Kneeling in Sports and Where We Go from Here
The UEFA European Championship returned this summer after being delayed for a year due to the COVID-19 pandemic. The quadrennial international competition featuring Europe’s best national teams has been held since 1960. With the return of the tournament came the much-anticipated return of fans to arenas. Yet, this return of fans brought with it a wave of racist demonstrations and online abuse towards black players.
Italy defeated England in the finals after a 1-1 tie was decided in penalty kicks, 3-2. For England, it was the first final of a major international tournament that they had been to since the 1966 World Cup, which they won. Italy made this year's finals after completely missing out on the 2018 World Cup, and featured a mix of a few experienced veterans with an outrageously talented group of up-and-coming stars.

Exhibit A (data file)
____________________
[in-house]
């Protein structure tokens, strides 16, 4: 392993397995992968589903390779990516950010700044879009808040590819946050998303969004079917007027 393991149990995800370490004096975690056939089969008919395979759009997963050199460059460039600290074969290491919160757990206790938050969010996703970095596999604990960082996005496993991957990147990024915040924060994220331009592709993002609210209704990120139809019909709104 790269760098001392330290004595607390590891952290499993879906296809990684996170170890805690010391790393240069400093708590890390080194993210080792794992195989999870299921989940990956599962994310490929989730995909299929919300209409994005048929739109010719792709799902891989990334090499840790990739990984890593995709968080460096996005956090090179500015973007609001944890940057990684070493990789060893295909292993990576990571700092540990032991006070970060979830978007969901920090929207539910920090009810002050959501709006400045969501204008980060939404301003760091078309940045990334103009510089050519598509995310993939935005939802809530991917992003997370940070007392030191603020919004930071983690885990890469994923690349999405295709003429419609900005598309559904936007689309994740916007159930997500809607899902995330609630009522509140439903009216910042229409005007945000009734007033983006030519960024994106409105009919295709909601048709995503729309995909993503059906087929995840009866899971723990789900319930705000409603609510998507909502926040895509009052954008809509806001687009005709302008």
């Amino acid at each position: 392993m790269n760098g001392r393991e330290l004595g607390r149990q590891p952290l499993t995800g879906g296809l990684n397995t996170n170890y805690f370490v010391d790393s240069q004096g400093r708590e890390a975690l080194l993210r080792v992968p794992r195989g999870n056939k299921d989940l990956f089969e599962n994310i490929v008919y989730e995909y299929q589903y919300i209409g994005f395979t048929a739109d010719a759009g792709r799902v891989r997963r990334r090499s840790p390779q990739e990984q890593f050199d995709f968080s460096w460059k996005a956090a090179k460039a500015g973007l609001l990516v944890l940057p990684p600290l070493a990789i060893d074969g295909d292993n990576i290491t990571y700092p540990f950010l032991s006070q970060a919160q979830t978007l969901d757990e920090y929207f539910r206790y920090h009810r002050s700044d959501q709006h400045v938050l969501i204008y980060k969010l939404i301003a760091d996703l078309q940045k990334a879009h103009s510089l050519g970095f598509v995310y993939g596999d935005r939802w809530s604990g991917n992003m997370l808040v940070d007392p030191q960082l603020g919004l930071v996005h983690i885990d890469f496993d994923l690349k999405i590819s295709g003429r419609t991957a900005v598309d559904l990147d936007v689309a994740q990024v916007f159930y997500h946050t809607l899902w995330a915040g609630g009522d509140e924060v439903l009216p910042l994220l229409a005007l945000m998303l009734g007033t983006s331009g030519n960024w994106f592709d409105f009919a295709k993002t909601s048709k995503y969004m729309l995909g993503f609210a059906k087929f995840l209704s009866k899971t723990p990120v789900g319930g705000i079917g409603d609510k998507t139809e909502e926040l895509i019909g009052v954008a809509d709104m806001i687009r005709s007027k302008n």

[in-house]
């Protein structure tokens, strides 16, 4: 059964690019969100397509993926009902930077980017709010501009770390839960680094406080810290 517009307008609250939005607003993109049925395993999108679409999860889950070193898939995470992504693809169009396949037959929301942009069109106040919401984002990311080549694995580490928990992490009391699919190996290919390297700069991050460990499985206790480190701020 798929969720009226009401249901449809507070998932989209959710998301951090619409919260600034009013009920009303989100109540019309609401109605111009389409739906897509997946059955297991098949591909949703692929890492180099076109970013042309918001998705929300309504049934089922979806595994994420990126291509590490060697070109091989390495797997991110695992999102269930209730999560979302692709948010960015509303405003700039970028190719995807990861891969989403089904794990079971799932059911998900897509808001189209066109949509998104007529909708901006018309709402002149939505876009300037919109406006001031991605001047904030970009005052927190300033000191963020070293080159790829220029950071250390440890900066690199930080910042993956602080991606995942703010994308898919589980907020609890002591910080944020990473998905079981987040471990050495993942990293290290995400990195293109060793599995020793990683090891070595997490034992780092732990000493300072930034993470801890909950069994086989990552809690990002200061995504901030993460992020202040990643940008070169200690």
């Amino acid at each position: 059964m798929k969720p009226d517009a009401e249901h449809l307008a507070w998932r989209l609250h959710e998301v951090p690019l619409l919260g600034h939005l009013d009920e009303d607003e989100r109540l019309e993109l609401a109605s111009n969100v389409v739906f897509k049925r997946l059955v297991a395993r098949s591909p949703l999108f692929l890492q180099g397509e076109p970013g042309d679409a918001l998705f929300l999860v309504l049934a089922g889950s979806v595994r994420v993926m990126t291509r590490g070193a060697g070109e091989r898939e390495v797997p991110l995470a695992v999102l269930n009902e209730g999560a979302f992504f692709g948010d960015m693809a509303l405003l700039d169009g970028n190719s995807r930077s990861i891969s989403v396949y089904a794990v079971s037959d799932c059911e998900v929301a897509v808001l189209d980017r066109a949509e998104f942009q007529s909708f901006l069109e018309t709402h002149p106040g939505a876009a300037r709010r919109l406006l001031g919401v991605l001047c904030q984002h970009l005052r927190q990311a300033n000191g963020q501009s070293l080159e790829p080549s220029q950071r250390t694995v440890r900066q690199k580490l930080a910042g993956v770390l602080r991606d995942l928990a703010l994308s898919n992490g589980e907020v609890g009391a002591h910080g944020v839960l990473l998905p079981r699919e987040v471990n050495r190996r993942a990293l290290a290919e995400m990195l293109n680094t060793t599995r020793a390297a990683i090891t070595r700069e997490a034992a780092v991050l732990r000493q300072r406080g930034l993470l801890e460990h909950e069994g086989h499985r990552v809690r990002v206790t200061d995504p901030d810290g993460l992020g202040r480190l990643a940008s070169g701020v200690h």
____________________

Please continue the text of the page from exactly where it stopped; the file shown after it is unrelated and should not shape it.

The tournament sparked conversation around race and racial unity. For most of the year in major European soccer leagues, the players and referees would commence every game with a symbol of unity by taking a knee for 30 seconds in recognition of the continued fight for racial justice and equality. However, as the season wore on, players and commentators across the different leagues started questioning the efficacy of kneeling before games.